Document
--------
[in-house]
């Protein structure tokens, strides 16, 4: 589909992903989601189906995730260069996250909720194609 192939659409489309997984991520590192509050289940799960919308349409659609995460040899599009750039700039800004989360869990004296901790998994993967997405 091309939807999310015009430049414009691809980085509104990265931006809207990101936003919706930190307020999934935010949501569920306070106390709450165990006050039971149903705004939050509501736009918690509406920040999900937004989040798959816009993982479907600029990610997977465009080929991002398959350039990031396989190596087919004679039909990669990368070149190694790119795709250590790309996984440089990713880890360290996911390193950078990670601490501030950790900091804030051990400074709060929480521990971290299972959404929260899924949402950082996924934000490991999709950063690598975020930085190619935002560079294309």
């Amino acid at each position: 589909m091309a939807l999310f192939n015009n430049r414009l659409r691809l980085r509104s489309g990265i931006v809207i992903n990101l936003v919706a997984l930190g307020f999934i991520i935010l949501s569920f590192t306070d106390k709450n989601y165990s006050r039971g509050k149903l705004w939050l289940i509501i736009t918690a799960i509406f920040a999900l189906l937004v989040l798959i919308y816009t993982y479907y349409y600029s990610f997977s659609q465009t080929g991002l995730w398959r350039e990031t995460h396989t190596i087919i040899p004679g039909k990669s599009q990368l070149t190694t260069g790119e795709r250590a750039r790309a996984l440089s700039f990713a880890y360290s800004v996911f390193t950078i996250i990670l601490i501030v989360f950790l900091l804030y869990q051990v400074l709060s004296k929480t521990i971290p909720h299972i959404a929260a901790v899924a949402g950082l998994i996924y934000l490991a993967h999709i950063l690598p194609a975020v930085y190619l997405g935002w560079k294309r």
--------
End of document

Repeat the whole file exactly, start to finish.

[in-house]
């Protein structure tokens, strides 16, 4: 589909992903989601189906995730260069996250909720194609 192939659409489309997984991520590192509050289940799960919308349409659609995460040899599009750039700039800004989360869990004296901790998994993967997405 091309939807999310015009430049414009691809980085509104990265931006809207990101936003919706930190307020999934935010949501569920306070106390709450165990006050039971149903705004939050509501736009918690509406920040999900937004989040798959816009993982479907600029990610997977465009080929991002398959350039990031396989190596087919004679039909990669990368070149190694790119795709250590790309996984440089990713880890360290996911390193950078990670601490501030950790900091804030051990400074709060929480521990971290299972959404929260899924949402950082996924934000490991999709950063690598975020930085190619935002560079294309």
């Amino acid at each position: 589909m091309a939807l999310f192939n015009n430049r414009l659409r691809l980085r509104s489309g990265i931006v809207i992903n990101l936003v919706a997984l930190g307020f999934i991520i935010l949501s569920f590192t306070d106390k709450n989601y165990s006050r039971g509050k149903l705004w939050l289940i509501i736009t918690a799960i509406f920040a999900l189906l937004v989040l798959i919308y816009t993982y479907y349409y600029s990610f997977s659609q465009t080929g991002l995730w398959r350039e990031t995460h396989t190596i087919i040899p004679g039909k990669s599009q990368l070149t190694t260069g790119e795709r250590a750039r790309a996984l440089s700039f990713a880890y360290s800004v996911f390193t950078i996250i990670l601490i501030v989360f950790l900091l804030y869990q051990v400074l709060s004296k929480t521990i971290p909720h299972i959404a929260a901790v899924a949402g950082l998994i996924y934000l490991a993967h999709i950063l690598p194609a975020v930085y190619l997405g935002w560079k294309r």